2 books on Holocaust rejected by Florida Department of Education
ORLANDO, Fla. - The Florida Department of Education (DOE) released a list of new textbooks it has approved, and those it hasn’t.
There were 101 books proposed in total: 66 were approved, and 35 were not. Those rejected made up 36% of all submissions. Of those tossed out, two aimed to teach students about the Holocaust.
Raegan Miller with the Florida Freedom to Read Project said this is effectively a form of book banning.
"To me, it just feels like overreach by the state government in not allowing each district to review and vet their own curriculum."
Florida State Representative Randy Fine, R-Palm Bay, said the explanation is much simpler.
"There’s lists of standards. The books have to fit those standards."
Among the books on the DOE's "Not Recommended List" are History of the Holocaust, 2nd Edition, and Modern Genocide. A third book intended for a middle schooler history course was allowed into schools after it took out what the DOE called "politically charged language."
The textbook changed the prompt "What social justice issues are included in the Hebrew Bible?" to "What are some of the key principles included in the Hebrew Bible?"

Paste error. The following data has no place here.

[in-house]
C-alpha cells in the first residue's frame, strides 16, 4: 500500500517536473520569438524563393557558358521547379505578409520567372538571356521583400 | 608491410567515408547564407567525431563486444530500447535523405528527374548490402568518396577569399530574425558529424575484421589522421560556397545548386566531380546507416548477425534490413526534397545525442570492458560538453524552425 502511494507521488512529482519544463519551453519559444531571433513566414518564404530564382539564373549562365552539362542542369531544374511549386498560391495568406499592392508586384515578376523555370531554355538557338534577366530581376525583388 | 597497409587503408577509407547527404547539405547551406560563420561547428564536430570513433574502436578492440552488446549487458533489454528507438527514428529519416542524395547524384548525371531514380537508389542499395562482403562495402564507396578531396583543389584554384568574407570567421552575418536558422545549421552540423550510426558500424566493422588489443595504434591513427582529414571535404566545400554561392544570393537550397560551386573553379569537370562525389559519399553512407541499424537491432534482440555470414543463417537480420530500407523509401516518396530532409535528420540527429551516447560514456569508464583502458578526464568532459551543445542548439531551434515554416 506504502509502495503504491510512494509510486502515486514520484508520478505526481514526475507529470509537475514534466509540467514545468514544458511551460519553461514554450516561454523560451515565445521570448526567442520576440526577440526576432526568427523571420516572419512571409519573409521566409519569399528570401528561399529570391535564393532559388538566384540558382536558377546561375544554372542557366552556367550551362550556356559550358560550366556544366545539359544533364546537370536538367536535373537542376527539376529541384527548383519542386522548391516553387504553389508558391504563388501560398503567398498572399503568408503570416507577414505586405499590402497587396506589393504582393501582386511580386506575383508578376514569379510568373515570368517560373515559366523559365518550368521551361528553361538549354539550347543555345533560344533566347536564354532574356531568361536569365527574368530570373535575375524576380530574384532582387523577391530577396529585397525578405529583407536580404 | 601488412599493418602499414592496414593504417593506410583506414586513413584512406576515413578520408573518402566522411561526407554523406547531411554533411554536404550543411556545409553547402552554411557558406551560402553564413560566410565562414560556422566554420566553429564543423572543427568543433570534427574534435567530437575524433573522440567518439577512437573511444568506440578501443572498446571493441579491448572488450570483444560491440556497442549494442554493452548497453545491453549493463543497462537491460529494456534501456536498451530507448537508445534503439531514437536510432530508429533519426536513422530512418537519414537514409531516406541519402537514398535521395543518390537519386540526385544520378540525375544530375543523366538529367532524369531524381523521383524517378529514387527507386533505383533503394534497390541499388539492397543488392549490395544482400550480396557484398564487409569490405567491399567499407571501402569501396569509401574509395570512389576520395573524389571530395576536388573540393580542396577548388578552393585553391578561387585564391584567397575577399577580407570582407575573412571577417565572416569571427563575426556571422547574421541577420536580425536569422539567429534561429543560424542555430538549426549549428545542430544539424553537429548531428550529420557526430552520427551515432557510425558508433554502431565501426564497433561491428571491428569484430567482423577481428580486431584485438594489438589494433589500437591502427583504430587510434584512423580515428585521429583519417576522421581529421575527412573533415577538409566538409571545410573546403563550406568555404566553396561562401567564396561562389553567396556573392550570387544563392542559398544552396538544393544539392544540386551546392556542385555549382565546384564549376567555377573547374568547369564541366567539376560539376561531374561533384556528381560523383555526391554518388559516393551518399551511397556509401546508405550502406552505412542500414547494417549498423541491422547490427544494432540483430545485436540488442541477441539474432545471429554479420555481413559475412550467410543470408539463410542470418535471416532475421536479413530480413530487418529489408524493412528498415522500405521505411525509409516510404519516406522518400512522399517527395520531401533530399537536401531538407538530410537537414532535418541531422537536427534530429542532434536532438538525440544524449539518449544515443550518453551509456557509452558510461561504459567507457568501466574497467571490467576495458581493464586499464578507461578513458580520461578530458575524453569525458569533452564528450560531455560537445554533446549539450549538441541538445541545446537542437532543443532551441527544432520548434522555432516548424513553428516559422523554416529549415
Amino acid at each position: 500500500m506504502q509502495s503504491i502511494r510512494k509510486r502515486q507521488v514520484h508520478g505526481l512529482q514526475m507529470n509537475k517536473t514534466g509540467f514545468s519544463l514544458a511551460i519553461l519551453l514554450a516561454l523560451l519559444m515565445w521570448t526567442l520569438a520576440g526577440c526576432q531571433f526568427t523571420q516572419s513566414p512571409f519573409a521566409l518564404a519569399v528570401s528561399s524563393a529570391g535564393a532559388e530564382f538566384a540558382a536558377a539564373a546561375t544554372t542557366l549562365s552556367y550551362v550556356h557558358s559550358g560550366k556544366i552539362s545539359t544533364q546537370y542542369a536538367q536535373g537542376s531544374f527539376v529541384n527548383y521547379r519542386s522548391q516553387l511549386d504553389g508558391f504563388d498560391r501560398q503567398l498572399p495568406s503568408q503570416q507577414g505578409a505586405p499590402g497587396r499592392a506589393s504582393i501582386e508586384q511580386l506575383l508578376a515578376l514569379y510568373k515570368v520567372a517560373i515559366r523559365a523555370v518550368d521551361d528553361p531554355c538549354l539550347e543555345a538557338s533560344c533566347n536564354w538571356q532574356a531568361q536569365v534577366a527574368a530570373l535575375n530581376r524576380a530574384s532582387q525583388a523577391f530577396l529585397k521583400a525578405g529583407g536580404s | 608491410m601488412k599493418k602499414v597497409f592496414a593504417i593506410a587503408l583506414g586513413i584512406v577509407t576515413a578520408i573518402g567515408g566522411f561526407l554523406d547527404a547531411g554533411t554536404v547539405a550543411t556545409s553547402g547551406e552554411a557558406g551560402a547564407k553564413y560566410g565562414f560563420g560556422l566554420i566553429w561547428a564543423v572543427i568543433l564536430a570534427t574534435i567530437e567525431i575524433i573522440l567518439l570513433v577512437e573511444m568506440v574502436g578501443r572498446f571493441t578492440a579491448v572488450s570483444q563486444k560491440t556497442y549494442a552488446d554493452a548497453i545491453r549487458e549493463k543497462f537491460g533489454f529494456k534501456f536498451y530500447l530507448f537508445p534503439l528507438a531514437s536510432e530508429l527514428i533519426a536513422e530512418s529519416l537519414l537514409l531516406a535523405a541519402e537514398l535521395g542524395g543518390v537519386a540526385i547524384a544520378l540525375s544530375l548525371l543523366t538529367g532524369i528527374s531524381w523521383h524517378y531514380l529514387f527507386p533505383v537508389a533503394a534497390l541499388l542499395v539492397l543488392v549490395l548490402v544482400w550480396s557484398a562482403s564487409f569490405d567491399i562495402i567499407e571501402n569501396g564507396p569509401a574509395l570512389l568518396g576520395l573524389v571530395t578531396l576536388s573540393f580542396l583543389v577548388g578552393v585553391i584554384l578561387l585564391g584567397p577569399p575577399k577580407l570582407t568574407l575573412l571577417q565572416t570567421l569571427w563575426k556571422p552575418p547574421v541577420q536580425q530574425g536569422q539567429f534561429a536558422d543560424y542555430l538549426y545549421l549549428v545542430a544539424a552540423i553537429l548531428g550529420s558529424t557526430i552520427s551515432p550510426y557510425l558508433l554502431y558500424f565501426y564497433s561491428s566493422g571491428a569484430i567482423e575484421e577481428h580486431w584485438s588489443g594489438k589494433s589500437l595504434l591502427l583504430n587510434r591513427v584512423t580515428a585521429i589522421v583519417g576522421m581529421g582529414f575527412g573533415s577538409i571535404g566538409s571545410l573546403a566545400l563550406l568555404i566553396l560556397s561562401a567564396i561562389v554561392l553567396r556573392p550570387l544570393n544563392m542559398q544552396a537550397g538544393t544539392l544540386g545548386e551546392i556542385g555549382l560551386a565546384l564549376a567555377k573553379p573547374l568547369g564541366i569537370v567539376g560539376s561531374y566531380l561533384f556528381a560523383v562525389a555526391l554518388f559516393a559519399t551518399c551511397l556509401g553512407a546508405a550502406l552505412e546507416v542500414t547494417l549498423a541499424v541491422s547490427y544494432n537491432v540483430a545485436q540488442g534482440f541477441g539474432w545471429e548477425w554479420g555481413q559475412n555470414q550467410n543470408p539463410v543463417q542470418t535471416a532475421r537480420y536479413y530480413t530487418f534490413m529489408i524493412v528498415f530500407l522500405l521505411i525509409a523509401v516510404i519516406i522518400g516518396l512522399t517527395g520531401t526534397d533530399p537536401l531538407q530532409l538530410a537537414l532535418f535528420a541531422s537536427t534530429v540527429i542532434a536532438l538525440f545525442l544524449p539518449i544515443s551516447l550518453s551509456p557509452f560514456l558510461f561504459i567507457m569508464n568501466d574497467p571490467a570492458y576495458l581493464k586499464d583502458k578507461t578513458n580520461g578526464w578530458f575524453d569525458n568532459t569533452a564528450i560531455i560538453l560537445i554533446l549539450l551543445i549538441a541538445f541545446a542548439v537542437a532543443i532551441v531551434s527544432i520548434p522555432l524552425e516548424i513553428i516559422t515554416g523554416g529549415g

Rep. Fine’s bill, which was passed in 2020, created an entire school course focused on the Holocaust. He said Modern Genocide wasn’t approved for use because it was submitted for that class, and it isn’t a good fit.
"This is a class about Holocaust studies. It has requirements, it has standards. The book was only 10% in line with the standards because the book is for a class on genocides, not for a class on the Holocaust."
The Florida Department of Education says the book History of the Holocaust is about 73% in line with "subject-specific standards." It has to be at 90% to get approved.
The Holocaust Memorial Resource and Education Center of Florida told me it’s "aware of the State of Florida’s decisions regarding book banning" and said it works closely to support Central Florida school districts with "quality resources about accurate Holocaust history and its implications for us as citizens today." Any decision not to adopt a book can be appealed.
The DOE said it will keep working with publishers to get their books to the point where they are approved.